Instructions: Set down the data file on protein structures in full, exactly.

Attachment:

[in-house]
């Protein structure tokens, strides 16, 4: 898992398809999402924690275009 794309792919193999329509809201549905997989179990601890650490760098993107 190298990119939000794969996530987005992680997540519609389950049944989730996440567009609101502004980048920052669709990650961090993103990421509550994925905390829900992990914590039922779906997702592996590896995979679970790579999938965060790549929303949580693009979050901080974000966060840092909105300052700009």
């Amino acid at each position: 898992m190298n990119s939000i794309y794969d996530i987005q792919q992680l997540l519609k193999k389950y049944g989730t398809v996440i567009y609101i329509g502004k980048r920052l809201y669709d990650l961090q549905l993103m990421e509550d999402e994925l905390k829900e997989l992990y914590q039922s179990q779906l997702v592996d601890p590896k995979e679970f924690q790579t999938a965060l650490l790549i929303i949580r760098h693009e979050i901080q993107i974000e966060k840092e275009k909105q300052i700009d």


[in-house]
């Protein structure tokens, strides 16, 4: 898992398809999402924690275009 794309792919193999329509809201549905997989179990601890650490760098993107 190298990119939000794969996530987005992680997540519609389950049944989730996440567009609101502004980048920052669709990650961090993103990421509550994925905390829900992990914590039922779906997702592996590896995979679970790579999938965060790549929303949580693009979050901080974000966060840092909105300052700009």
């Amino acid at each position: 898992m190298n990119s939000i794309y794969d996530i987005q792919q992680l997540l519609k193999k389950y049944g989730t398809v996440i567009y609101i329509g502004k980048r920052l809201y669709d990650l961090q549905l993103m990421e509550d999402e994925l905390k829900e997989l992990y914590q039922s179990q779906l997702v592996d601890p590896k995979e679970f924690q790579t999938a965060l650490l790549i929303i949580r760098h693009e979050i901080q993107i974000e966060k840092e275009k909105q300052i700009d």